Cubic Corp. introduced its new antenna, GATR-Flex, which folds up for storage – Photo courtesy Cubic Corp.

Cubic Corp. introduced its new antenna, GATR-Flex, which folds up for storage – Photo courtesy Cubic Corp.

Cubic Corp. rolled out two new products in its GATR Technologies military satellite line on March 7.

A new antenna called GATR-Flex is unlike the rest of the GATR product line because it does not resemble a beach ball and it doesn’t inflate. The 0.75-meter (2.5 foot) satellite dish — made of a composite material that feels like a heavy piece of fabric — folds up for storage and then snaps back to its parabolic shape for use.

While handling a folded satellite dish, you feel as if the material wants to go back into shape, said Victor Vega of GATR’s sales team.

Also introduced at the Satellite 2017 convention in Washington, D.C. was the new GATR 950 modem.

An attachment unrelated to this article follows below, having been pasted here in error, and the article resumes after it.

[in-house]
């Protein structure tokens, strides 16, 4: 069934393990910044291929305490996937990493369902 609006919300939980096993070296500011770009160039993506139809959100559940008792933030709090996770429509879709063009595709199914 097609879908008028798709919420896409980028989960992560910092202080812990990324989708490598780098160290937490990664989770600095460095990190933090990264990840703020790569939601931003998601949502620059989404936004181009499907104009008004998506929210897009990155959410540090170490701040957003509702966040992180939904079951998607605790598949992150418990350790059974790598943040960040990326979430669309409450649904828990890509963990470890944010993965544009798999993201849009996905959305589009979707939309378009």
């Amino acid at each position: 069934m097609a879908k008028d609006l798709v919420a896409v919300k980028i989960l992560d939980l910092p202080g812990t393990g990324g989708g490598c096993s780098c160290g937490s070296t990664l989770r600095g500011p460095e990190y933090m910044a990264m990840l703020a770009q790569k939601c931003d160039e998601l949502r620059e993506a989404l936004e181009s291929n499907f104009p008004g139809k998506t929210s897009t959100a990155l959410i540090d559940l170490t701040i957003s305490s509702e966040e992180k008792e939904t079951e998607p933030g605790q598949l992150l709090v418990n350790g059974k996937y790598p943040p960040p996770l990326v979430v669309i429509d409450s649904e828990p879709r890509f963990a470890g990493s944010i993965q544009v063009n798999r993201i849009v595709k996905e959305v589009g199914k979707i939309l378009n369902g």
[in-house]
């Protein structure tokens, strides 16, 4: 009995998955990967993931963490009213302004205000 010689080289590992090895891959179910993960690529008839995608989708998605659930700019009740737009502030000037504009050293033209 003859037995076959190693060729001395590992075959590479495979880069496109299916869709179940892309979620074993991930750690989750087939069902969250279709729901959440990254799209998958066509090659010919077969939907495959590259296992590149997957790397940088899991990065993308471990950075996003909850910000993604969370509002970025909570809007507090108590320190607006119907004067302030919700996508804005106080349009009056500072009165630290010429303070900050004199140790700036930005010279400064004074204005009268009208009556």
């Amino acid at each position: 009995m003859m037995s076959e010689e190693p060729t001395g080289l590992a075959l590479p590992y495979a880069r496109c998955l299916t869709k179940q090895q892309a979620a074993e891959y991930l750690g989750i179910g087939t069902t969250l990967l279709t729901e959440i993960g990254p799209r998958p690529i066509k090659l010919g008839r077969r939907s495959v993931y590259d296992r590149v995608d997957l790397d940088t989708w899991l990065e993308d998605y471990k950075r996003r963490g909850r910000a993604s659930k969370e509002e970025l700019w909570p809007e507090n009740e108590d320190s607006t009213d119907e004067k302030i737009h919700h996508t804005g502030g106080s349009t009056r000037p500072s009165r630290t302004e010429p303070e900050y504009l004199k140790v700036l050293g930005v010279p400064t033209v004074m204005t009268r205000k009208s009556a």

Product designers made it a point to minimize size, weight and power, or SWAP, Cubic officials said, adding that the antenna can be carry-on luggage in a commercial aircraft.

It took Cubic about 18 months to go from initial concept to product launch, said Vega. He added that Cubic tested a few prototypes with the U.S. Special Operations Command.

GATR stands for ground antenna transmit and receive. Cubic (NYSE: CUB) bought Huntsville, Ala.-based GATR Technologies for $233 million in early 2016. Cubic’s Mission Solutions unit takes the communications equipment to market.

Cubic Corp., based in San Diego’s Kearny Mesa neighborhood, is a $1.5 billion corporation that splits its business between defense contracting and mass-transit technology. It offers both products and services.